As a technologist, I learned many years ago, how to balance the two core components of implementing technology at home. The first was be able to take things apart if they cause problems. The second was be able to trace from beginning to end when you have problems. Why? First off because the more complex your home solutions become the more likely you are to have an issue. It is a corollary of Murphy’s Law (the more you work on something to improve it, the more likely it is to break). One that applies often to technology.
Most people have interesting home network topologies. Interesting in that their networks tend to be focused on two areas (media and work). Based on the reality of the Internet, and the reality of the router the ISP you use gave you, the likelihood is you have two networks in your house. You are using one, and if the ISP was nice they included both spectrums for you (2.4 and 5 MHz) they also nicely turned off the Guest network for you.
The Internet of Things is going to impact your network more than you realize. First off, how many devices are connected at any one time? Not computers or TV’s, but game consoles, home automation systems and everything else you have connected. That includes by the way your phone, tablet and other devices that connect to your home network. Those, by the way are the things you know about. You may also have devices post hack, that are talking on you network a lot more than they should. Back in the day we used to bring in the old Network Sniffer. It was an adapted Compaq luggable. Luggable’s were pre-laptop laptops. Basically, a huge heavy box you carried, plugged in and asked it what was going on in the network. Now the entire process fits into a tiny box. I run Pocket Ethernet on my network at home about once a week. Just to make sure I know what is talking on my network and how things are moving. There are people other than me that use my network. They don’t really know how the network is configured (somewhat on purpose) but they depend on it for school and work. So, it has to operate at peak efficiency.
Back in the day of the Luggable network sniffer we used to always start with this question “is the wide area network up or down?” Not asking the right now, is it functional question but rather the philosophical question of do you consider when you aren’t looking at the screen your network is always down or is it always up. This question is pre-Internet of things. Pre- cloud computing, pre-Netflix and other streaming media services. We actually considered in some companies their philosophy that their network was down. We built systems that operated off-line, and when there was available bandwidth sync with the other systems.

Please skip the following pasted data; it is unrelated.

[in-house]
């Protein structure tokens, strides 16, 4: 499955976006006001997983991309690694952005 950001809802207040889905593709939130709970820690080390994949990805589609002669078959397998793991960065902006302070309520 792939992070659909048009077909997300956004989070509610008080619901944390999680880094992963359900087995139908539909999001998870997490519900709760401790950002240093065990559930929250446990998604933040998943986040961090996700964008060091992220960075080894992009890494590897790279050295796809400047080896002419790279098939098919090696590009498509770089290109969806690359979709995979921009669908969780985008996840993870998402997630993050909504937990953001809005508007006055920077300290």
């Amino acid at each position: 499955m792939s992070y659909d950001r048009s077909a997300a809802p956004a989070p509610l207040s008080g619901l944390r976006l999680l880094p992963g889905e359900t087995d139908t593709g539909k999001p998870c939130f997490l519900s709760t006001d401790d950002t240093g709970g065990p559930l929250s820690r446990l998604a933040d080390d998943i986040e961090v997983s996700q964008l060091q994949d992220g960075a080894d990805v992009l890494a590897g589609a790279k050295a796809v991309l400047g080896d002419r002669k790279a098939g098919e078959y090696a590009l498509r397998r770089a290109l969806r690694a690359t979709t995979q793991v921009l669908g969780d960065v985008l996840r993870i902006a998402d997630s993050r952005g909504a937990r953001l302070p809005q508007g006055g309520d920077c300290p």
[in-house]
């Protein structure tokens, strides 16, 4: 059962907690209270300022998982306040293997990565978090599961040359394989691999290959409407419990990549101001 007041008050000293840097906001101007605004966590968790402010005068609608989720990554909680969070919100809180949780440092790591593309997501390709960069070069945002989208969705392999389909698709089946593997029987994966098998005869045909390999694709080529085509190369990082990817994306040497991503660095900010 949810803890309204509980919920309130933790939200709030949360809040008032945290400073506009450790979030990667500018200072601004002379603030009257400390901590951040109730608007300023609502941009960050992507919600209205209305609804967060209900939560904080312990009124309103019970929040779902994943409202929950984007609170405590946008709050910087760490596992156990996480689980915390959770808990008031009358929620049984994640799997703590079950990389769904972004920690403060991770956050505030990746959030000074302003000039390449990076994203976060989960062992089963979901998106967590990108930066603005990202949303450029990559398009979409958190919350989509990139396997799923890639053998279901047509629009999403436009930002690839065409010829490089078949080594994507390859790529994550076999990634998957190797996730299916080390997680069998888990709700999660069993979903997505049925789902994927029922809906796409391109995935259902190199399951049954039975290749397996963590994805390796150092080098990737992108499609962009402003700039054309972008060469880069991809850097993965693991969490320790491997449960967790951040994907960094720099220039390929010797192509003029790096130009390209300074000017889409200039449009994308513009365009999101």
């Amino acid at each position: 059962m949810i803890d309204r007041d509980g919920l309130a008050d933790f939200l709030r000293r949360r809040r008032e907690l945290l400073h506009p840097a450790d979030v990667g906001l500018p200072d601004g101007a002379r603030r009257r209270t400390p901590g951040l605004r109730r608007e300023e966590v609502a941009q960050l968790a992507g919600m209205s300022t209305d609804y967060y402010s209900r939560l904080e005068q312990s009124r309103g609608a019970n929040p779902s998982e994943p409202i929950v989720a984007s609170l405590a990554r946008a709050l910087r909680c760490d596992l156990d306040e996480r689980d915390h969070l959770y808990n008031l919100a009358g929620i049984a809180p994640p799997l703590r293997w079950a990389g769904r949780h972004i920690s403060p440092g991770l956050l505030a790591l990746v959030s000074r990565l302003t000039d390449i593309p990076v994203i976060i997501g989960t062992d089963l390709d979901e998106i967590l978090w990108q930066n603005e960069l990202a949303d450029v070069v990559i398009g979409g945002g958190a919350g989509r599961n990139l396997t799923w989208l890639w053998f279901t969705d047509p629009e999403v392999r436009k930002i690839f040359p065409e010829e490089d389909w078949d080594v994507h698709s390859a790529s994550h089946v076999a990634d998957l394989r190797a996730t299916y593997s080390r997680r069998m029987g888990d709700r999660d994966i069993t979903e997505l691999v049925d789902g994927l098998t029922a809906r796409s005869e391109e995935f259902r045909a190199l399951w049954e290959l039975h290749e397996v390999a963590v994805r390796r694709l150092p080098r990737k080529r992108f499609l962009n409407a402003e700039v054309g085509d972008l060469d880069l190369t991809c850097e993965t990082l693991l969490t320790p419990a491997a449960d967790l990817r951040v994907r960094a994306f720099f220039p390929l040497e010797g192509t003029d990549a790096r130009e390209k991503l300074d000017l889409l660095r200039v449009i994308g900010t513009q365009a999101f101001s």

Now off-line is a really bad thing. It is the failure we design for. At home, it is worse however, first off because many people don’t check their home network. If you do check and confirm your home network, you don’t want to spend all day troubleshooting issues and problems. You do what? Put nothing on your home network?
“Listen I know we gave you a new Smart TV for Christmas Johnny, but you can’t connect it to the home network ok? Daddy has to work and your TV will topple our network.”
“Ok dad.” The three-year-old says. Not knowing what a network is, or why you would connect it. Later, when Netflix doesn’t work on his new smart TV he will know. But that is a problem pushed off until tomorrow after he gets home from Day Care and wants to veg.
Back in the ISDN days networks were slower, less reliable and ultimately went down at home. Now they are more reliable. The last time my network went down, it was the providers error (they left the junction box near my house open, and the rain water filled the box. Water and electronics are not a good combination.
However, that is the networks most people implemented 12, 18 or more months ago, they have not been updated, modified or changed. People just keep adding devices to their network. Look my new camera connects to the Internet. My new blood pressure cuff and weather station all connect to the Internet.
Oh, brave new world. Know what is using your home network. Someday you will thank me for the reality of a crashed network, and you know where it crashed and why. Turning off one device beats turning off every device and leaving them off!
Waiting for the other technology shoe to fall